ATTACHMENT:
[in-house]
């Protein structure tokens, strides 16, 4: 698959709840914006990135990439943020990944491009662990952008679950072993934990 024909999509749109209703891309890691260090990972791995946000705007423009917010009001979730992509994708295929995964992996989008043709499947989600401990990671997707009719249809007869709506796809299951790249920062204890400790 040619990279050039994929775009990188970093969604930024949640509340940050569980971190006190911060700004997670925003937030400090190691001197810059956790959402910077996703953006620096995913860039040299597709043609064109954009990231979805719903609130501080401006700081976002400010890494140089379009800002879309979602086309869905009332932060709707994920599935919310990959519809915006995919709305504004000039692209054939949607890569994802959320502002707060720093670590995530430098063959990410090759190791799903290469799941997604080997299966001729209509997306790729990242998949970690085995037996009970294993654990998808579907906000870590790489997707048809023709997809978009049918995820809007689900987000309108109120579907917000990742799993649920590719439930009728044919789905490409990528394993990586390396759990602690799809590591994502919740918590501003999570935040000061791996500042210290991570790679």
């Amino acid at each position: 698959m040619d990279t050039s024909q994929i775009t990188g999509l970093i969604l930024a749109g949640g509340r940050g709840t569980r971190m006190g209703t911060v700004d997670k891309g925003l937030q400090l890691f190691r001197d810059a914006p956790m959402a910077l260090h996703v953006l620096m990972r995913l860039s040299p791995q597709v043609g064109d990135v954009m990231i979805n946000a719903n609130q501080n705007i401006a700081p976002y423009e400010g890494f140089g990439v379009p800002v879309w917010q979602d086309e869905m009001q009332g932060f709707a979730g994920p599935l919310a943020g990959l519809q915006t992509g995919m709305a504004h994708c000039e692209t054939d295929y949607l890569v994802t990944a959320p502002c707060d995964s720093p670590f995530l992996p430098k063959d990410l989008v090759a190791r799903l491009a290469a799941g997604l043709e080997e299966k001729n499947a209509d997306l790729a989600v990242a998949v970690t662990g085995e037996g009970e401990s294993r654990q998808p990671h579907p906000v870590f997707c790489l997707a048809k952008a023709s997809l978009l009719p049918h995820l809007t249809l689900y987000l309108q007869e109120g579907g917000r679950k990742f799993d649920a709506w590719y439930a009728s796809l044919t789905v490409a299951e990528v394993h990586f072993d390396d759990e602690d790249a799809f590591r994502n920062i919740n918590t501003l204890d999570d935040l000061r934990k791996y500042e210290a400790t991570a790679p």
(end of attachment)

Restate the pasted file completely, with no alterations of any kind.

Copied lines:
[in-house]
């Protein structure tokens, strides 16, 4: 698959709840914006990135990439943020990944491009662990952008679950072993934990 024909999509749109209703891309890691260090990972791995946000705007423009917010009001979730992509994708295929995964992996989008043709499947989600401990990671997707009719249809007869709506796809299951790249920062204890400790 040619990279050039994929775009990188970093969604930024949640509340940050569980971190006190911060700004997670925003937030400090190691001197810059956790959402910077996703953006620096995913860039040299597709043609064109954009990231979805719903609130501080401006700081976002400010890494140089379009800002879309979602086309869905009332932060709707994920599935919310990959519809915006995919709305504004000039692209054939949607890569994802959320502002707060720093670590995530430098063959990410090759190791799903290469799941997604080997299966001729209509997306790729990242998949970690085995037996009970294993654990998808579907906000870590790489997707048809023709997809978009049918995820809007689900987000309108109120579907917000990742799993649920590719439930009728044919789905490409990528394993990586390396759990602690799809590591994502919740918590501003999570935040000061791996500042210290991570790679």
């Amino acid at each position: 698959m040619d990279t050039s024909q994929i775009t990188g999509l970093i969604l930024a749109g949640g509340r940050g709840t569980r971190m006190g209703t911060v700004d997670k891309g925003l937030q400090l890691f190691r001197d810059a914006p956790m959402a910077l260090h996703v953006l620096m990972r995913l860039s040299p791995q597709v043609g064109d990135v954009m990231i979805n946000a719903n609130q501080n705007i401006a700081p976002y423009e400010g890494f140089g990439v379009p800002v879309w917010q979602d086309e869905m009001q009332g932060f709707a979730g994920p599935l919310a943020g990959l519809q915006t992509g995919m709305a504004h994708c000039e692209t054939d295929y949607l890569v994802t990944a959320p502002c707060d995964s720093p670590f995530l992996p430098k063959d990410l989008v090759a190791r799903l491009a290469a799941g997604l043709e080997e299966k001729n499947a209509d997306l790729a989600v990242a998949v970690t662990g085995e037996g009970e401990s294993r654990q998808p990671h579907p906000v870590f997707c790489l997707a048809k952008a023709s997809l978009l009719p049918h995820l809007t249809l689900y987000l309108q007869e109120g579907g917000r679950k990742f799993d649920a709506w590719y439930a009728s796809l044919t789905v490409a299951e990528v394993h990586f072993d390396d759990e602690d790249a799809f590591r994502n920062i919740n918590t501003l204890d999570d935040l000061r934990k791996y500042e210290a400790t991570a790679p």